A new innovation is in the form of a stop which protrudes out of the “Anti-Snag” lower blade guard. When you angle your shoe to set a bevel, it eases the guard back. It makes for a much easier start for your cuts and is a brilliant feature for framing or traditional rafters. Nobody else has this feature. Usually you have to pull the guard back with your thumb, but this saw does it for you.
Skil also put a rafter hook right on the saw which flips out easily and stays in place until you don’t need it. This is great because I used to have to bolt on an aftermarket accessory to get this feature.
In addition to my finish carpentry and renovation work, I’m using this for cutting cedar siding and the construction of a new shear wall for the building. Along the way I’ve been cutting all manner of plywood. The blade that came with the MAG77LT was great—at least until I used it to cut up some nail-embedded flooring. The blade Skil ships comes from either China, Japan or the USA. (It’s marked on the packaging.) I got a Japanese one. Considering how often I get circular saw blades with slightly off-center arbors (which makes them wobble) and other imperfections (which makes them inconsistent) the Skil blade is a good starter.
I found this to be a great saw for overhead work. With the age of this house and the amount of remodeling we were doing, I often found myself retrofitting things into unusual areas, cutting out windows and performing other similar cuts which involved lifting the saw over my head. I found that I was able to hold it up with one hand and cut (when necessary—don’t tell OSHA!). That is unheard of with heavier worm drive saws.
We work in the cold, so I took note of the cord on the MAG77LT—perhaps more than most. The power cord, which is about 8 feet long, works great in cold weather (meaning it stays pliable). I have two other Skil saws that are about 2-3 years old. On both of them, the cords “blew up” in cold weather, the outside sheathing cracking. The new MAG77LT stayed supple, even on really cold days. It reminded me of the Tundra-Air hoses I use which are flexible down to -40º F. They’re flexible at low temperatures and practically limp as a noodle at room temperature. This cord isn’t quite that flexible, but I was impressed by how it held up. In the lower 48 you may never think about that, but it’s important!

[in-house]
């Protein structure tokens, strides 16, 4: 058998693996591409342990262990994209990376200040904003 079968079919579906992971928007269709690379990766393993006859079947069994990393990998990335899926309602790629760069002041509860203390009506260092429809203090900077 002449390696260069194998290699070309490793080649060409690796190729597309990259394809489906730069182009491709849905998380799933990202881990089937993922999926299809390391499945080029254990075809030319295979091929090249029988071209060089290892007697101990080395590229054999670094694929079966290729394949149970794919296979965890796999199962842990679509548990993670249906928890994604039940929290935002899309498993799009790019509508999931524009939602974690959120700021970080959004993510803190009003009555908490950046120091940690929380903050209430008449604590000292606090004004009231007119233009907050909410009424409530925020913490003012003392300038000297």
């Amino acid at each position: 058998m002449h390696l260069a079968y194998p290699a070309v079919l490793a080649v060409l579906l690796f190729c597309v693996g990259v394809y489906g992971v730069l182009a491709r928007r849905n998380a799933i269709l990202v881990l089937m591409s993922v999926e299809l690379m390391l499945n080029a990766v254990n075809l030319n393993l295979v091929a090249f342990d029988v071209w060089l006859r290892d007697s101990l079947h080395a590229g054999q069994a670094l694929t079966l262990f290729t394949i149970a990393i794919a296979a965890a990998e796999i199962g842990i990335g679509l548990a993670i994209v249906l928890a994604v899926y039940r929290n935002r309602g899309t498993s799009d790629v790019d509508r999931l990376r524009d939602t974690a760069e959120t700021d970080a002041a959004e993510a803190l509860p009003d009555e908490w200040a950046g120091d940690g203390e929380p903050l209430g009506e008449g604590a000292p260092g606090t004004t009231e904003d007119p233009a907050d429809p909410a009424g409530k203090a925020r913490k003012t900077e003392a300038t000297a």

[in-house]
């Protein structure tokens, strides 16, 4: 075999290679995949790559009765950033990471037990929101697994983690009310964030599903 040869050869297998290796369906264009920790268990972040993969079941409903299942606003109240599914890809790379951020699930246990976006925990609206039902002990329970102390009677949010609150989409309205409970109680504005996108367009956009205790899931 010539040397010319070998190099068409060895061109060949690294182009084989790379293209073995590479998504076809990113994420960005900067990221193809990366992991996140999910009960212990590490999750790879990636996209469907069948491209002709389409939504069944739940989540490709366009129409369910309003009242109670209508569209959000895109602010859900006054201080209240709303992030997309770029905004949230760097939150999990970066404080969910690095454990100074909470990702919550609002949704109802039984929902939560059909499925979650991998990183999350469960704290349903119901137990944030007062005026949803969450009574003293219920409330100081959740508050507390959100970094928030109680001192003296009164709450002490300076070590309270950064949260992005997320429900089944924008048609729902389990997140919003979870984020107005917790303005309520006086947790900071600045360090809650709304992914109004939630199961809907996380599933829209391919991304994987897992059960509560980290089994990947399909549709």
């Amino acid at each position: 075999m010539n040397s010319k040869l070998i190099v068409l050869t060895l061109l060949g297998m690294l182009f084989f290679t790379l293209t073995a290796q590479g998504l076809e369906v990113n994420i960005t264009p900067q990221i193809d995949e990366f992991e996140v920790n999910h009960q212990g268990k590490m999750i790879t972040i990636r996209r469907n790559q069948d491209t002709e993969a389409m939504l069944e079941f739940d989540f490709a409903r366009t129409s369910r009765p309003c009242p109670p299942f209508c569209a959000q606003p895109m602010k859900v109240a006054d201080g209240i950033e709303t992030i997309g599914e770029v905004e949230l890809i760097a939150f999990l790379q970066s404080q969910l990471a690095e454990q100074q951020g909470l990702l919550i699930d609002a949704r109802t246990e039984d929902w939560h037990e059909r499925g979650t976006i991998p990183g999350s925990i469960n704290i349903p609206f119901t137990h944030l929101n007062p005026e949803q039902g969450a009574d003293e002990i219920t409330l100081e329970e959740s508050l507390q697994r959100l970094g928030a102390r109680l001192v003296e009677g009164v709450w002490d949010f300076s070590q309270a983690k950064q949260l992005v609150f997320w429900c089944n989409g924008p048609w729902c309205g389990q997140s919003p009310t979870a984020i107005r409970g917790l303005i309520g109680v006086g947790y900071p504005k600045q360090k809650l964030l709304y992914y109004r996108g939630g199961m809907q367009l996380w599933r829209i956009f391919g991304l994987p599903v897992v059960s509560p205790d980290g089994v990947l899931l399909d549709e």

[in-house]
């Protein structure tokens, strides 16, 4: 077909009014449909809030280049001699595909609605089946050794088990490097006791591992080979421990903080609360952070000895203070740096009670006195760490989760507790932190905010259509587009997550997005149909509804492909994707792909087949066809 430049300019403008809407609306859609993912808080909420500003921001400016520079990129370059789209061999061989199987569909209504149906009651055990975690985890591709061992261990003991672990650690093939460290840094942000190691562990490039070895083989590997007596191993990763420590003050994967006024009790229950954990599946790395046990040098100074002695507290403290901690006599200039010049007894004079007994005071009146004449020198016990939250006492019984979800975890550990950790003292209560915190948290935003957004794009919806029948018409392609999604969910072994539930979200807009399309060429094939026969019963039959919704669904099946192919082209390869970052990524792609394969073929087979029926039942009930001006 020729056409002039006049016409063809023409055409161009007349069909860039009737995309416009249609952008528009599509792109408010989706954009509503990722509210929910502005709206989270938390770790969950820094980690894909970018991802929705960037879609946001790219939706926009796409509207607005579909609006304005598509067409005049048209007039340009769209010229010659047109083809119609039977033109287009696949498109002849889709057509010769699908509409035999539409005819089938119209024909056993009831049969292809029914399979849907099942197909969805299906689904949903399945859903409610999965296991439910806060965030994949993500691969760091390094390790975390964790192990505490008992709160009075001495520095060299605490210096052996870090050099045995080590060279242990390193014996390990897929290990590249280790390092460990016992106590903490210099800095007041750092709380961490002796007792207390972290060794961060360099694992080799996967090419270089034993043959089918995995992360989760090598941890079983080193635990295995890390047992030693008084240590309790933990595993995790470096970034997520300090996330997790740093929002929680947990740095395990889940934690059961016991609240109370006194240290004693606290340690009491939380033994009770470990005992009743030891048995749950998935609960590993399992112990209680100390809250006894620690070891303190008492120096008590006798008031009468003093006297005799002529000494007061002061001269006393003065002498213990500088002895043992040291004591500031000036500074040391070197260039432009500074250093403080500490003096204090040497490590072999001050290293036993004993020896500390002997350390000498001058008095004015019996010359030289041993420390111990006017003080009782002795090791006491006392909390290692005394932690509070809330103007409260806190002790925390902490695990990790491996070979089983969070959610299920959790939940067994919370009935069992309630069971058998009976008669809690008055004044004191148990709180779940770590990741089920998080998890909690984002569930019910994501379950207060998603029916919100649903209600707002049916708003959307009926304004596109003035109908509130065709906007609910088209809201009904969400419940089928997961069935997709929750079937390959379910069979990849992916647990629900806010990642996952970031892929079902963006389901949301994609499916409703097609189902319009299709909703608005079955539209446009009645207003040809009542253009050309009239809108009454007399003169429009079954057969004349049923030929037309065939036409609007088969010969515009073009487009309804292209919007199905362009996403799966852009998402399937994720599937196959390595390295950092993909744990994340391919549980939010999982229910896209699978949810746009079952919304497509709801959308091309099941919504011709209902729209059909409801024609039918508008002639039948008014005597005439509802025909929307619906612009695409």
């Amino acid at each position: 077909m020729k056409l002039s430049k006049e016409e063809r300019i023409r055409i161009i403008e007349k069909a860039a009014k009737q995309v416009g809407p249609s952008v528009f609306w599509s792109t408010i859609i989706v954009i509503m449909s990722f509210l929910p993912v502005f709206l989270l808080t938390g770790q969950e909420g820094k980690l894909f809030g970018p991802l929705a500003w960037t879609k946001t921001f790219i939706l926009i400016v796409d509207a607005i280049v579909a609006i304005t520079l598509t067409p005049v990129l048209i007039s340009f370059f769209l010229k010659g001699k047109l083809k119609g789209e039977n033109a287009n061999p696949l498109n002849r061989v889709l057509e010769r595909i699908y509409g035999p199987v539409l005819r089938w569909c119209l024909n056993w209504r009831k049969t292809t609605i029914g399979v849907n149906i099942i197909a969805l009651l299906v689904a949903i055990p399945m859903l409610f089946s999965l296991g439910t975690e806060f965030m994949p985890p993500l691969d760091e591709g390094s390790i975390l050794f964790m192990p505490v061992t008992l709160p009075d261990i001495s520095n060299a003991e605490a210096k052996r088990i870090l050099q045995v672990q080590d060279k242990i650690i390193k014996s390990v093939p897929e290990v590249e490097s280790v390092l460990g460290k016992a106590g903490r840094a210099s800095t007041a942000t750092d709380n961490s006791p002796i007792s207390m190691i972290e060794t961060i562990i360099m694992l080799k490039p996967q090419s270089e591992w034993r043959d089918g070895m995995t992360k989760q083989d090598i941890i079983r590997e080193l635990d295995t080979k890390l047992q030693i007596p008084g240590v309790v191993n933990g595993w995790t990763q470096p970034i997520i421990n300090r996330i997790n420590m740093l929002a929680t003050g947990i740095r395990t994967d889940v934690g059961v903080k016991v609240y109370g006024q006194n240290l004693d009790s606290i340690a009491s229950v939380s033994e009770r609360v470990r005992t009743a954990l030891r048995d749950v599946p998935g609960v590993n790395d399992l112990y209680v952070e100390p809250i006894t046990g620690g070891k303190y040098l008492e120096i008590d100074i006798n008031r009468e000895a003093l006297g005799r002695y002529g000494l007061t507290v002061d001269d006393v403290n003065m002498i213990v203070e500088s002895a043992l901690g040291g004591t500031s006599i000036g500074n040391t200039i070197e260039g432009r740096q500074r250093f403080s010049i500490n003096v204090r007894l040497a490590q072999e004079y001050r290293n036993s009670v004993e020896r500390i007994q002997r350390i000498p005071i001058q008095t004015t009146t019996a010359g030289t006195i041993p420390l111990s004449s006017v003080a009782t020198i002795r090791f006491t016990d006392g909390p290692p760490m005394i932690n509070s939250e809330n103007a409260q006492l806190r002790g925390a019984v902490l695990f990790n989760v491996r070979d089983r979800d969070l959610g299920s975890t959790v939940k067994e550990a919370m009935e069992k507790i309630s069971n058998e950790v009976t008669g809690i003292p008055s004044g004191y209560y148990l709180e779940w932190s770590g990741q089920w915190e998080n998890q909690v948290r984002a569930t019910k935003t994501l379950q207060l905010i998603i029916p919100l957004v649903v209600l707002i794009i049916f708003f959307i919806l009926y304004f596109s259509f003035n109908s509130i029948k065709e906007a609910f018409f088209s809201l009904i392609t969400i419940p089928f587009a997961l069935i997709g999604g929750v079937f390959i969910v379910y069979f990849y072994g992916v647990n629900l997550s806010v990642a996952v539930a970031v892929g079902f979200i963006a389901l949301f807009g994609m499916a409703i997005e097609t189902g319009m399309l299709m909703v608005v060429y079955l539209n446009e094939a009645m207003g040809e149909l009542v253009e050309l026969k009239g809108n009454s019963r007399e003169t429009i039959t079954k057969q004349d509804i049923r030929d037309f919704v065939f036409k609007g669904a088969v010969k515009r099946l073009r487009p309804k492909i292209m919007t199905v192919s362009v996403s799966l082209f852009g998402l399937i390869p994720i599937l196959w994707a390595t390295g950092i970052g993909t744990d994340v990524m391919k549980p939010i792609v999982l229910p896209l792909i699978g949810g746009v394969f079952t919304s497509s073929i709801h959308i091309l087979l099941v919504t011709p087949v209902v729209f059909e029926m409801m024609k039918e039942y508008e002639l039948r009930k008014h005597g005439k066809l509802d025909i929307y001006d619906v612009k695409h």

About the only other real difference in this saw vs my other Skil worm drive saws is that this sample has a bit more gear chatter. When you’re doing long rip cuts, making 12′ trims, or cutting through knots, you can hear a bit of noise in the gearbox. This may not be an issue, but it was worth noting.
I highly recommend this saw. It’s a little more expensive, but it will probably come down in price eventually and be comparable to other worm drives out there. Right now it’s about $60-$70 more than most other saws on the market. While it’s a steep price to pay, I’d go for it on the weight and features alone.
After using this saw for quite some time, about the only negative thing I have to say about it is that it's now made in China. I think this was a change Skil made about 3-4 years ago, but it was cool using a tool that was made in Chicago. Still, my old DeWalt is very similar to this, with an inline motor. It has been my absolute favorite saw for years. I think I'm going to retire it for this one.